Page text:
Gauge wheels are available in a range of widths, typically 2.5”, 3” and 4.5”, with the latter being the most common.  The width you choose depends on the importance of depth versus compaction – the narrower the wheel, the more depth you’ll achieve since the wheel is less prone to obstruction by trash or clumps of soil.  

2.5-inch wheels are typically run on twin row planters because there isn’t room for a wider wheel.  3-inch wheels tend to be used in strip or ridge till systems, where they help to achieve a good balance between depth and soil compaction – but there’s an increasing movement towards their use in no-till systems too because of their ability to run smoothly through trash.

Gauge wheels over 4 inches in diameter are most commonly used in conventional tillage systems, but in no-till they’re an ideal choice on heavy soils where plugging is an issue.  They serve to keep the row unit out of the ground and maintain consistent depth.

image of wearparts otico gauge wheel 1

Spoked or solid?

Gauge wheels come in both solid and spoked profiles and the choice really comes down to soil conditions, farming system – and personal preference.  The idea of spoked gauge wheels is that mud and residue can escape between the spokes so they don’t get clogged up, and also so that it’s easier to clean out any debris that gets lodged between the seed disc and the gauge wheel.  However, in no till systems – particularly corn fields – the leftover corn stalks and other trash can end up getting tangled in the spokes, leading some farmers, especially those in drier climates, to opt for a solid wheel profile.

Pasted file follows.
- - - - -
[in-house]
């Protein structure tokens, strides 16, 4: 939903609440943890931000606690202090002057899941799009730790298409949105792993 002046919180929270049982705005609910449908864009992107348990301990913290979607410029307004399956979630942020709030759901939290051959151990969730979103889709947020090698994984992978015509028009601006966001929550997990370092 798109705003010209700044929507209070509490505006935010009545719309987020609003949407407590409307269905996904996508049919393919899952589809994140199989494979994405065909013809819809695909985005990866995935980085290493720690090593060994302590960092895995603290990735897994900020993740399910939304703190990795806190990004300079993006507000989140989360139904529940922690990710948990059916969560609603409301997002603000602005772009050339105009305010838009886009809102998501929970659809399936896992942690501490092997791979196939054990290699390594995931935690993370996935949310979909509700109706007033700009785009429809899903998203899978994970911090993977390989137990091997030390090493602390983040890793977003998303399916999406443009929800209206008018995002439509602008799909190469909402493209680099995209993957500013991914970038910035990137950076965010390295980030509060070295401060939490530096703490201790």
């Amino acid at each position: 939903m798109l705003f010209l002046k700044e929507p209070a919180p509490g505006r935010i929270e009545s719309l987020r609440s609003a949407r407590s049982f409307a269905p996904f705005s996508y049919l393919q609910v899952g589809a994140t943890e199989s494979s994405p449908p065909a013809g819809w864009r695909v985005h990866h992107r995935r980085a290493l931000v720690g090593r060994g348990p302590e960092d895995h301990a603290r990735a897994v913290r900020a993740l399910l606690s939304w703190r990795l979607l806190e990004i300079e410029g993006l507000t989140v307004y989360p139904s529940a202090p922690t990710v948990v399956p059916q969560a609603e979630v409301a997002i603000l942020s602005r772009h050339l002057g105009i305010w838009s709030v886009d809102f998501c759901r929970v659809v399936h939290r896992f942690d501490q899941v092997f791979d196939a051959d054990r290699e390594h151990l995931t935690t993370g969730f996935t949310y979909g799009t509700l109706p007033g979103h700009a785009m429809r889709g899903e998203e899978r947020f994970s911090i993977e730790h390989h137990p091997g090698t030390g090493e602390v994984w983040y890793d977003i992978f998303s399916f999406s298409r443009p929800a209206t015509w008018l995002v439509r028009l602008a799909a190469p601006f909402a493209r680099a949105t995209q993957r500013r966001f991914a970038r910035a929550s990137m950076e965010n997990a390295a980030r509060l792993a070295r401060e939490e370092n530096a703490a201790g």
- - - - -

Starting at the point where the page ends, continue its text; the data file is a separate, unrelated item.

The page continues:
image of wearparts otico gauge wheel 2

Which tires?

Gauge wheel tires always have a convex profile to reduce drag and therefore increase agronomic efficiency. They have traditionally been made of rubber, which has a key benefit – its flexibility allows the tire to easily shed mud and debris as it moves along.

But rubber tires struggle to stand up to the extreme wear they encounter in conservation tillage system – especially no-till, where corn stalks can shred up a tire like nobody’s business.  For this reason, polyurethane tires are becoming more popular for gauge wheels.  Polyurethane wheels retain their lips for much longer which results in a superior furrow – but they can also be heavy and hard, leading to increased soil compaction, and the risk of the tire bouncing over an uneven surface, leading to inconsistent depth.  In addition, polyurethane wheels don’t shed mud easily so they are prone to plugging.

The solution?  Rubber semi-hollow tires like the FarmFlex range by Otico, available from Wearparts.   These tires are manufactured from rubber and are hollow like a normal tire, but the proportions have been altered to deliver superior performance.  The void in the centre is just big enough to give the tire that necessary flex, while the rubber is thick enough to be puncture-proof and deliver that long-wearing, semi-rigid lip.  Superior shock absorption ensure consistent planting and crucially, less wear and tear on your planter.  Tire profiles vary by machine, and FarmFlex has options to fit them all – including the RID option for the Case IH planter.